I initially thought that there would be a problem with size – not necessarily the vest itself but the jacket that it would sit underneath. I figured that if the jacket was a decent fit, then by the time you have added the airbag vest, it would be uncomfortable and bulky. However, again you soon get used to it and actually, the only thing I have worn it with that it didn’t work with was a set of two-piece leathers.

Furygan airbag vest powered on
©Photo: Bauer Media

In that case, the leather jacket was the right, tight fit and I felt it didn’t allow expansion room for the bladder should it be triggered. Remember, you need some room for it to be able to expand into, otherwise, it won’t protect you.

In&motion produces a smartphone app that shows the status of the battery and the airbag generally and lets you update it over the air. It also allows you to choose between three different profiles: Road, Track and Adventure. These modify the conditions under which the airbag will deploy, depending on where and how you are riding. For example, you may not want a low-speed tumble on a Greenlane to trigger the airbag in Adventure Mode, as it's part of the fun of off-roading, but in Road Mode, you may want the full protection.

Related: Don't get caught out by misleading listings for airbag kit online

The model on which the Furygan system works with In&motion is that you buy the airbag outright, then take out a subscription to In&motion for the data and the algorithms that control inflation. Some people don’t like this, but I have no issue with it.

The subscription will cost you €12 a month, or you can pay a one-off installment of €120 for the year and save yourself a little money. You can also add either Track or Adventure on a month-by-month basis for €8.

Furygan airbag vest gas canister
©Photo: Bauer Media

The only real complaint with the system is that you need to remove the brain to charge the battery. Not a huge deal on this vest, as you always wear it separately, but I know others who have used an integrated system and find it a real pain when delving inside a garment to find and release the brain.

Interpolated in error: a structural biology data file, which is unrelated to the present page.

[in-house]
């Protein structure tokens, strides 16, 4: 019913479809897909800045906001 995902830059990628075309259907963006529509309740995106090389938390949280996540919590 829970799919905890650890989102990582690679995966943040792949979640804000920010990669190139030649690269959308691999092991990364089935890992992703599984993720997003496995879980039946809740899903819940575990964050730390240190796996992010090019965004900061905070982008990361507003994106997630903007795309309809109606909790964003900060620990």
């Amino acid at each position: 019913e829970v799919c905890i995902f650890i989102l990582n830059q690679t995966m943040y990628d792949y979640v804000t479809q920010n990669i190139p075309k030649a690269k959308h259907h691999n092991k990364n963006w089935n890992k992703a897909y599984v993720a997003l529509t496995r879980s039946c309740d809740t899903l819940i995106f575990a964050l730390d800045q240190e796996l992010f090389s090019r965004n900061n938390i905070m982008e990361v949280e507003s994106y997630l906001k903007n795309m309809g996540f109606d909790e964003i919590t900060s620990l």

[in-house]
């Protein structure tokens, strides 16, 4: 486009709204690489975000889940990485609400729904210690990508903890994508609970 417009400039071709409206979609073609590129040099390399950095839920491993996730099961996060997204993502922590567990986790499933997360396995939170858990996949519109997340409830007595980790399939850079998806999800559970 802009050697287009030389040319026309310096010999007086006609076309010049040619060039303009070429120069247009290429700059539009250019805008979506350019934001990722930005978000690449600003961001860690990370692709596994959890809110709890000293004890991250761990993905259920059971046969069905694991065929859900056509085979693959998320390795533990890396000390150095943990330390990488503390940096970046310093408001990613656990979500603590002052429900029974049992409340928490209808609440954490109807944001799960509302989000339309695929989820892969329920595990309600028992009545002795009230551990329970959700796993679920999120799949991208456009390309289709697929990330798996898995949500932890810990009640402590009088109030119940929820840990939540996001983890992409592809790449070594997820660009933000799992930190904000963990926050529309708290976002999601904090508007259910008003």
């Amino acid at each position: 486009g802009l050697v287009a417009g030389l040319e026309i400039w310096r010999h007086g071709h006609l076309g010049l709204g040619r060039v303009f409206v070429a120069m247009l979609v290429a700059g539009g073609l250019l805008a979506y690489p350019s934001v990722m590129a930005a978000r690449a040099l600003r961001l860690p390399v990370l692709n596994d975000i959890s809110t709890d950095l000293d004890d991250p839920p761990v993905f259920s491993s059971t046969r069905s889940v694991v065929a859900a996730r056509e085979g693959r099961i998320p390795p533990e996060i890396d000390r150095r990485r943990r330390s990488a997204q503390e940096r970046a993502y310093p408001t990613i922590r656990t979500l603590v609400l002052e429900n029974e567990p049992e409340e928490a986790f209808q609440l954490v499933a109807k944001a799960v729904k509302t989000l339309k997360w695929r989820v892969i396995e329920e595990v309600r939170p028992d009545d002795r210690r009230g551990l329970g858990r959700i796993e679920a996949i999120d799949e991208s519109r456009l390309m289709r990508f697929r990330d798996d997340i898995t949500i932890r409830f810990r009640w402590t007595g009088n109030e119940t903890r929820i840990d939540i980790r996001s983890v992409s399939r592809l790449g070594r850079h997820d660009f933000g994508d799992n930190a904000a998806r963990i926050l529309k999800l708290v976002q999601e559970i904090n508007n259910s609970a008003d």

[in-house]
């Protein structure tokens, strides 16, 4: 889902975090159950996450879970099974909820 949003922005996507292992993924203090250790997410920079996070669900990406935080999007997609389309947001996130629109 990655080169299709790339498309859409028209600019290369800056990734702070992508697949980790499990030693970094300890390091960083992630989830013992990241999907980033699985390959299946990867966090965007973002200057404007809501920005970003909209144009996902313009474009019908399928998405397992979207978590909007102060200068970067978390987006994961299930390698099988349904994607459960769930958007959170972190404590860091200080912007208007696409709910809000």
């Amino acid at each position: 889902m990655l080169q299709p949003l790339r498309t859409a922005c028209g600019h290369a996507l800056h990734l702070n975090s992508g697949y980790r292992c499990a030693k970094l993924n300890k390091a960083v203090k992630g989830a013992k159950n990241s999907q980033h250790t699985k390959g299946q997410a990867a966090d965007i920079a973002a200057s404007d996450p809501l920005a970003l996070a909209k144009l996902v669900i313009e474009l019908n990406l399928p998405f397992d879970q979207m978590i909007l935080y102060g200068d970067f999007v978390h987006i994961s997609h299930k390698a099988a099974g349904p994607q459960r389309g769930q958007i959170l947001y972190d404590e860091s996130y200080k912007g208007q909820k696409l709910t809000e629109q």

I went one size smaller than I usually take for the vest as I wanted it snug and it works well. It can get a little sweaty – the vest breathes but the plastic bladder doesn’t and although it is folded to minimise its presence, it is still there – and sometimes, depending on the jacket, it can pull down a little at the back. However, this can be alleviated if the jacket and trousers in question can be joined, with the garments supporting the vest’s weight.

Verdict

Globally, wearable airbags can only be a good thing to improve rider safety. This one works really well for me – I find it comfortable and it doesn’t interfere with the jacket of choice.

Furygan airbag vest rear
©Photo: Bauer Media

It can be worn under any jacket, assuming you have enough room for the bladder to inflate and slips on and off as easily as any waistcoat. Some don’t like the subscription-based model but it does keep the initial cost down (much like mobile-phone contracts) compared with other, standalone airbags that can cost two or three times as much.

The smartphone app is incredibly useful, as is the chance to use different profiles for appropriate protection depending on the riding you are doing. For me, it’s as important as a helmet.

Pros:

Airbag protection in any jacket

30-hour battery life

Multiple riding profiles

Cons:

Can make some jackets feel a little bulky

Related: Top motorcycle airbag protection for a safe journey